According to the proposal, Bryant, along with its transportable classroom unit, both located at 48-10 31st Avenue, will be replaced by “New School,” which will also serve grades nine through 12.
If the proposal is approved at a Panel for Educational Policy vote at the school on Tuesday, April 3, at 6 p.m., Bryant will close at the end of the 2011/12 school year.
But Assemblywoman Aravella Simotas, a Bryant graduate, said the decision is probably already made.
“A lot of people think the vote is just a formality,” she said in an interview on Friday, February 9.
Regardless, she said the community is planning to rally against the closure. DOE is using a blanket approach to close schools around the city, she said, rather than looking at each of them individually.
“It has completely ignored community input,” she said of the proposal. “That's a big issue because Bryant, which is the heart and soul of this community, should have a say with what its structure should be.”
The schools slated for closure were given opportunities to improve over the last few years, but Simotas said DOE didn’t give them enough time to prove themselves.
According to the proposal, New School will open in September 2012, and any students who haven’t yet graduated from Bryant will automatically be enrolled.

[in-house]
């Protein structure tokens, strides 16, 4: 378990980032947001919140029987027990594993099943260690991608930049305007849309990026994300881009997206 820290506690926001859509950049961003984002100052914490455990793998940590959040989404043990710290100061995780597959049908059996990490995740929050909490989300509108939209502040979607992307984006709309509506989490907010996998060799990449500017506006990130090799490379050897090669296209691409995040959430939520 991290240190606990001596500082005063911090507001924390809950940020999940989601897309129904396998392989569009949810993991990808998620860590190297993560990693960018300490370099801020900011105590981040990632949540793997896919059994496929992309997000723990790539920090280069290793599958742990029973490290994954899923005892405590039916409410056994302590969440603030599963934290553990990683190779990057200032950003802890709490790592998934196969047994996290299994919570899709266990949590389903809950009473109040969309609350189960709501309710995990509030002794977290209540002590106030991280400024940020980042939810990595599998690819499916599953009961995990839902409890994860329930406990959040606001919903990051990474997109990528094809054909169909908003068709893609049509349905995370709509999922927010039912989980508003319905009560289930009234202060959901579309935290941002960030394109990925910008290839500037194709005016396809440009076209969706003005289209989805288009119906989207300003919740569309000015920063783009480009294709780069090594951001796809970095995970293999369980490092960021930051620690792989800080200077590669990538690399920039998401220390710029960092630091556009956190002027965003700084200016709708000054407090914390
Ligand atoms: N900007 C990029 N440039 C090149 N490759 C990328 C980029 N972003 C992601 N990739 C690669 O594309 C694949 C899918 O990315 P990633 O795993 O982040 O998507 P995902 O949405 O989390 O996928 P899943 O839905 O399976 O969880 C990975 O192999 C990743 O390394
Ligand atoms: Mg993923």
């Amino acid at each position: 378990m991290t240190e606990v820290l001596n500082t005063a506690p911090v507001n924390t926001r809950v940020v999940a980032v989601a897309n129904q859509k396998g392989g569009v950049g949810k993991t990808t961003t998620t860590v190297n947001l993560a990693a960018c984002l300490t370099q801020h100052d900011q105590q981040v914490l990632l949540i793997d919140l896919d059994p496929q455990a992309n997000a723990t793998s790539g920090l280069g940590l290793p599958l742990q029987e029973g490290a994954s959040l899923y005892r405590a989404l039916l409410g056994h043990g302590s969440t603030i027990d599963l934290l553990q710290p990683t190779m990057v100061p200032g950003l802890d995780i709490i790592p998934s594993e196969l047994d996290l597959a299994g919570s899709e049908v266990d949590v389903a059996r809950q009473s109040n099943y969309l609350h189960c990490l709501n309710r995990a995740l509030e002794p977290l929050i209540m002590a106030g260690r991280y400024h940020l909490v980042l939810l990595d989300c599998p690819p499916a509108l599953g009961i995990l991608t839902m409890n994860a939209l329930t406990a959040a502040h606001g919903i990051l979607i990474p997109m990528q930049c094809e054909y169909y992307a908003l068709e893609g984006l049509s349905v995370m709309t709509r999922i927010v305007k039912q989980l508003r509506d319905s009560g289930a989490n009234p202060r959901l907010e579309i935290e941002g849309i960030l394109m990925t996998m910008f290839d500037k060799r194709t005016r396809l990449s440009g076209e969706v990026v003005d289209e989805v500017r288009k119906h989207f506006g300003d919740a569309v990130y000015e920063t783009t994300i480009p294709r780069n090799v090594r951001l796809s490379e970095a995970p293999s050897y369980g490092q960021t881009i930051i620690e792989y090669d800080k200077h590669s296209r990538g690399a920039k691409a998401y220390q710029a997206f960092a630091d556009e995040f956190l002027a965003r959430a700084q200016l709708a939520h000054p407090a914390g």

“By closing W.C. Bryant and replacing it with New School,” a notice from the department states, “the DOE is seeking to expeditiously improve educational quality on the W.C. Bryant campus.”
To do so, “New School will develop rigorous, school-specific competencies to measure and screen prospective staff – including W.C. Bryant staff who apply to work in the new school,” it states, “thus immediately improving teacher quality and, by extension, improving the quality of learning.”
This is intended to maximize New School’s chance of receiving up to $1.8 million in funding from a federal School Improvement Grant, according to the notice.
Simotas said the proposal is referring to what’s become known as the “turnaround method,” in which 50 percent of a school’s staff, possibly including the principal, are removed from their positions and have to reapply for their jobs.
This is a problem, Simotas said, because the large population of immigrant students who attend Bryant rely on their teachers to adjust to the English language.
“So many students don’t speak English as their first language, so it takes them a little longer to graduate,” Simotas said.
But, “so many of the teachers are dedicated to the students and to the school.”
DOE wanted to close Bryant last year, but the community successfully fought it.
“We convinced them that Bryant was a special school that needed special attention,” she said, “because of a large immigrant population that attends the school.”
She added that Bryant proved its ability to send successful people into the world, citing other officials who graduated from the high school, including Councilman Jimmy Van Bramer and former schools Chancellor Joel Klein.
Students will panic when they hear the news because they may not understand the proposal’s implications, she said.
“I think it’s going have a devastating affect,” Simotas said. “I think that students and parents are going take that as they’re going to a failing school and that’s not necessarily true.”